Spiritual Meaning of GENESIS 6:6
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AC 586a. Verse 6. And it repented Jehovah that He made man on the earth, and it grieved Him at His heart. That He "repented," signifies mercy; that He "grieved at the heart," has a like signification; to "repent" has reference to wisdom; to "grieve at the heart" to love.

AC 587. That it repented Jehovah that He made man on the earth signifies mercy, and that " He grieved at the heart" has a like signification, is evident from this, that Jehovah never repents, because He foresees all things from eternity both in general and in particular; and when He made man, that is, created him anew, and perfected him till he became celestial, He also foresaw that in process of time he would become such as is here described, and because He foresaw this He could not repent. This appears plainly from what Samuel said:--

The invincible one of Israel doth not lie, nor repent, for He is not a man that He should repent (1 Sam. 15:29).

And in Moses:--

God is not a man that He should lie, or the son of man that He should repent; hath He said, and shall He not do? or hath He spoken, and shall He not make it good? (Num. 23:19).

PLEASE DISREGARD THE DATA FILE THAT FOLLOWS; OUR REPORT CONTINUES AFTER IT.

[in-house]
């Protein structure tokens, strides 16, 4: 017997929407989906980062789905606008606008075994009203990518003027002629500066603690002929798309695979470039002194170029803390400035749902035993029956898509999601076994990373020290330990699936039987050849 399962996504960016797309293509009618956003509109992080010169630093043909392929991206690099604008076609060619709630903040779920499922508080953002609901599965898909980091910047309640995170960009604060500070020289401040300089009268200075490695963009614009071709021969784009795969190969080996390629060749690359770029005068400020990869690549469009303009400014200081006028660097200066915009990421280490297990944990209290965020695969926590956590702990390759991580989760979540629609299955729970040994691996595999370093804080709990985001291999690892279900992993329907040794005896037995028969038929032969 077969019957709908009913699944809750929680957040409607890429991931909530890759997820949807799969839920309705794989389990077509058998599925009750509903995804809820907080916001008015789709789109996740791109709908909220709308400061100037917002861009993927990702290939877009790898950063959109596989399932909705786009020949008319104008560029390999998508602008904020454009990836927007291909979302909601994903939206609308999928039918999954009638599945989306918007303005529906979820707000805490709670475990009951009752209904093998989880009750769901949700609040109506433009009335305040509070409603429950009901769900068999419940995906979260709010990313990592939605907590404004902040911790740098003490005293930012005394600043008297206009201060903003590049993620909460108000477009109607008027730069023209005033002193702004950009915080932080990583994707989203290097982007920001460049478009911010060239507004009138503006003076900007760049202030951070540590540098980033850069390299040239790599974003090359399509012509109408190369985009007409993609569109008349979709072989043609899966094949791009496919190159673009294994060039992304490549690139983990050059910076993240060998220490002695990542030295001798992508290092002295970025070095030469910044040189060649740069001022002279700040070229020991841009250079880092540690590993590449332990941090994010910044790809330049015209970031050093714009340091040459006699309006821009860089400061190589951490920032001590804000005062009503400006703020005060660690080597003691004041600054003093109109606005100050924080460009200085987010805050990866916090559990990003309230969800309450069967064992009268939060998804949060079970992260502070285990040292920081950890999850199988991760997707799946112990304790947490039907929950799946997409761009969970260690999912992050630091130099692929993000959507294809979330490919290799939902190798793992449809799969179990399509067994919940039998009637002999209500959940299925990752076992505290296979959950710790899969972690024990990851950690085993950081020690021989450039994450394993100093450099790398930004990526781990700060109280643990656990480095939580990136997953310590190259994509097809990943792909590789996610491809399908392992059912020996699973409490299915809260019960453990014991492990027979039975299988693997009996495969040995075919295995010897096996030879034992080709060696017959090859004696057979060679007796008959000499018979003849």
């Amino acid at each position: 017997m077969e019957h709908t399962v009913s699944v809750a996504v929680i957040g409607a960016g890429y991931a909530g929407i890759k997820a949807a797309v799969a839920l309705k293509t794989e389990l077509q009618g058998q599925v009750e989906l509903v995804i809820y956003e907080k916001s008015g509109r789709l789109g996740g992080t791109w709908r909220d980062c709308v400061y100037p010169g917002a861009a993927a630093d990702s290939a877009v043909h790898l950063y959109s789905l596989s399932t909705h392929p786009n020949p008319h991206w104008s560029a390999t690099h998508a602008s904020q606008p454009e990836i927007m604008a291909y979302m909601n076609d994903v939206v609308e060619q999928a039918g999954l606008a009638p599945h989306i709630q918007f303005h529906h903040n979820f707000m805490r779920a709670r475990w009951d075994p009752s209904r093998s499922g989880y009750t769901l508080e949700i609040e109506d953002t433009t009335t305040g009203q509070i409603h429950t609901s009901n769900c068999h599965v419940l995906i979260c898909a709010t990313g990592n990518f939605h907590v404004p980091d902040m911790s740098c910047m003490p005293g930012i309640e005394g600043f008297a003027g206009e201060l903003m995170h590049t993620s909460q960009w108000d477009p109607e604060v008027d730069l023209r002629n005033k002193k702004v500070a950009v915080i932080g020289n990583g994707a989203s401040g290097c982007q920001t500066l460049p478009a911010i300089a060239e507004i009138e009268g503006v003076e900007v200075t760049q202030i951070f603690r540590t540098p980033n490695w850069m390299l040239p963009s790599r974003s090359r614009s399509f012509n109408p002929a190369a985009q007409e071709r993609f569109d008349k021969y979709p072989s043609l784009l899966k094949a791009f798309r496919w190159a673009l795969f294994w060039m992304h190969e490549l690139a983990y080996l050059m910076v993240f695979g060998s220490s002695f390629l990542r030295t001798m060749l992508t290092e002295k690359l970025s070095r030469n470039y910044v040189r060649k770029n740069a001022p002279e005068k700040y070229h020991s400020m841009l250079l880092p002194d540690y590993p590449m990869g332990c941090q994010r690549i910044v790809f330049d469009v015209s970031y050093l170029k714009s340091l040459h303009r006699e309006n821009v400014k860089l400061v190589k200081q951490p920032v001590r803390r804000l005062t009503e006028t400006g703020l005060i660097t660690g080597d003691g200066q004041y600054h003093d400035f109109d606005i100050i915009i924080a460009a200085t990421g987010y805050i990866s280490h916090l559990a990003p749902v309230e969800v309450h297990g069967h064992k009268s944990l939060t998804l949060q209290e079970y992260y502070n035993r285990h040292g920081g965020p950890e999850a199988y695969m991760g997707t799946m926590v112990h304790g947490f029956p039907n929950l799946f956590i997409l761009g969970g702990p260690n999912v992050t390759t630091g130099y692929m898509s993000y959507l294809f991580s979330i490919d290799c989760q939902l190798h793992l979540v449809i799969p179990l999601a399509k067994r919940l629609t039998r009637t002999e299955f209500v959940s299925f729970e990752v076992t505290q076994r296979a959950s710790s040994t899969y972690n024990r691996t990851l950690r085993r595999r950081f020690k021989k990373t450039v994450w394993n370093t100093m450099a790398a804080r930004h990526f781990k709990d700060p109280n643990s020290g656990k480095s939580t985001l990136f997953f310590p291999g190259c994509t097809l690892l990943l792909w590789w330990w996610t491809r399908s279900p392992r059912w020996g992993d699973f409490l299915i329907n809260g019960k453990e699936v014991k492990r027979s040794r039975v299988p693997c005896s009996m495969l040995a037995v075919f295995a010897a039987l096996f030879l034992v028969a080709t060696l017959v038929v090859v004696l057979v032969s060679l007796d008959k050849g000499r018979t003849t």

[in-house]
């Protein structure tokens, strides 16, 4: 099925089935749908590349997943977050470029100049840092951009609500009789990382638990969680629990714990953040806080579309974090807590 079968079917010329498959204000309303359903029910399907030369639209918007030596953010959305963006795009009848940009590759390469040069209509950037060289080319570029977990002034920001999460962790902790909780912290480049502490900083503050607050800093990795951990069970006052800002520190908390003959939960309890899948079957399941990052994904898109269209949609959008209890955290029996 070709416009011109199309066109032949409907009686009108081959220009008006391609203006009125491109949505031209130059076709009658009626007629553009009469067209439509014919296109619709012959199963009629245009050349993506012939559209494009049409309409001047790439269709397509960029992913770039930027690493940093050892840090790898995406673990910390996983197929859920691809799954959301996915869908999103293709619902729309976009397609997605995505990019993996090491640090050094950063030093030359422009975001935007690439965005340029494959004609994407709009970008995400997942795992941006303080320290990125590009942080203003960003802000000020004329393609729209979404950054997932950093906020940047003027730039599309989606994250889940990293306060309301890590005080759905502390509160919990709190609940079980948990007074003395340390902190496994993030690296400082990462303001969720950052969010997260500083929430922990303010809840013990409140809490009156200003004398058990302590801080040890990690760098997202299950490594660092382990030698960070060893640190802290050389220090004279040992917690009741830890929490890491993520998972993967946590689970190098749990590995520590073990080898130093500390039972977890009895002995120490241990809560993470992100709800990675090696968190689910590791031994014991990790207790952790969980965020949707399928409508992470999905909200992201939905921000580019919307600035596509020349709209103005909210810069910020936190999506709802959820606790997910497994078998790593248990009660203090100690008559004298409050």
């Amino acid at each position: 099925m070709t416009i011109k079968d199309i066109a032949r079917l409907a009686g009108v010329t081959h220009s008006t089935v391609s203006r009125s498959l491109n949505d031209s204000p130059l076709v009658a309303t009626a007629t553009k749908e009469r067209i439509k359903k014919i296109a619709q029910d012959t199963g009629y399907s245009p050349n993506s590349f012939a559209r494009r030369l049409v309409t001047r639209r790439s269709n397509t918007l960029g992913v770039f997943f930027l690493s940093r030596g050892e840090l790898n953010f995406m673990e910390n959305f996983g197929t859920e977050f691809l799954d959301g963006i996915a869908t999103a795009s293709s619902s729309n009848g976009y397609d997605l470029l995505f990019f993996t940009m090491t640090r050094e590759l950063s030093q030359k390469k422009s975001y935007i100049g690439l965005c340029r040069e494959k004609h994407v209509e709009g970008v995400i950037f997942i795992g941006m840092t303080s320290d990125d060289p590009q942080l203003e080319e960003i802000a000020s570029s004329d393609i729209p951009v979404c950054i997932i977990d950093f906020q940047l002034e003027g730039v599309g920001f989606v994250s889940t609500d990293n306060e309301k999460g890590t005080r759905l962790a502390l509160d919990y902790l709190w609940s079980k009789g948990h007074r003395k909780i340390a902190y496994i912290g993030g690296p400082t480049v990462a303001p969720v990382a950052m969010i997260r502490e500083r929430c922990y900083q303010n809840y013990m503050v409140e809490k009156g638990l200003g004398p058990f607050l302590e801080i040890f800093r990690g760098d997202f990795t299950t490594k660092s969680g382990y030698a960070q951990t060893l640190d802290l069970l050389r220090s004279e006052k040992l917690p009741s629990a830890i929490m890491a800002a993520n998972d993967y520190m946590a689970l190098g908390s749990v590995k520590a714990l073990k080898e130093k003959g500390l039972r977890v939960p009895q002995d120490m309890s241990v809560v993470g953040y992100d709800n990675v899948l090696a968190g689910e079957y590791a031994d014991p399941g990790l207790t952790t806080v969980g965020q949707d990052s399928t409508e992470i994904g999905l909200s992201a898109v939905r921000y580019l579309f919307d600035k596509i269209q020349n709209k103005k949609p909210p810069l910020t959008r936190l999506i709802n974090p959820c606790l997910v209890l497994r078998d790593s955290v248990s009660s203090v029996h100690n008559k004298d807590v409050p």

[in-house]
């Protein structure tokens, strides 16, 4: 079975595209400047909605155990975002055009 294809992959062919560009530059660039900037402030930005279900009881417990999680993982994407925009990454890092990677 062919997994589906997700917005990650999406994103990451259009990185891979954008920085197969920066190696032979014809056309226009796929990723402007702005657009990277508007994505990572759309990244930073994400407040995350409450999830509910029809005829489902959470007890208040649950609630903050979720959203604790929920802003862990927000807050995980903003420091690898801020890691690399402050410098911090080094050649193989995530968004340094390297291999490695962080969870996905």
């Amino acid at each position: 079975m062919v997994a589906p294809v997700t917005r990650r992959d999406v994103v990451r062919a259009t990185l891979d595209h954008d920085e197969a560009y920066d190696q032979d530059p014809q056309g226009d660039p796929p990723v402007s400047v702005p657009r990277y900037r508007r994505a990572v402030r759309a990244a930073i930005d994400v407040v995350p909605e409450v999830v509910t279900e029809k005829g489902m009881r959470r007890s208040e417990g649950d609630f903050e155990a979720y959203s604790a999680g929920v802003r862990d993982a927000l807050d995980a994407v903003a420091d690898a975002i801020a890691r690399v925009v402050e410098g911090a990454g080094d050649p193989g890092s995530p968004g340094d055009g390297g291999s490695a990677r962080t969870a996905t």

But to " repent" signifies to be merciful. The mercy of Jehovah, or of the Lord, includes everything that is done by the Lord toward mankind, who are in such a state that the Lord pities them, each one according to his state; thus He pities the state of him whom He permits to be punished, and pities him also to whom He grants the enjoyment of good; it is of mercy to be punished, because mercy turns all the evil of punishment into good; and it is of mercy to grant the enjoyment of good, because no one merits anything that is good; for all mankind are evil, and of himself every one would rush into hell, wherefore it is of mercy that he is delivered thence; nor is it anything but mercy, inasmuch as He has need of no man. Mercy has its name from the fact that it delivers man from miseries and from hell; thus it is called mercy in respect to mankind, because they are in such a state of misery, and it is the effect of love toward them all, because all are so.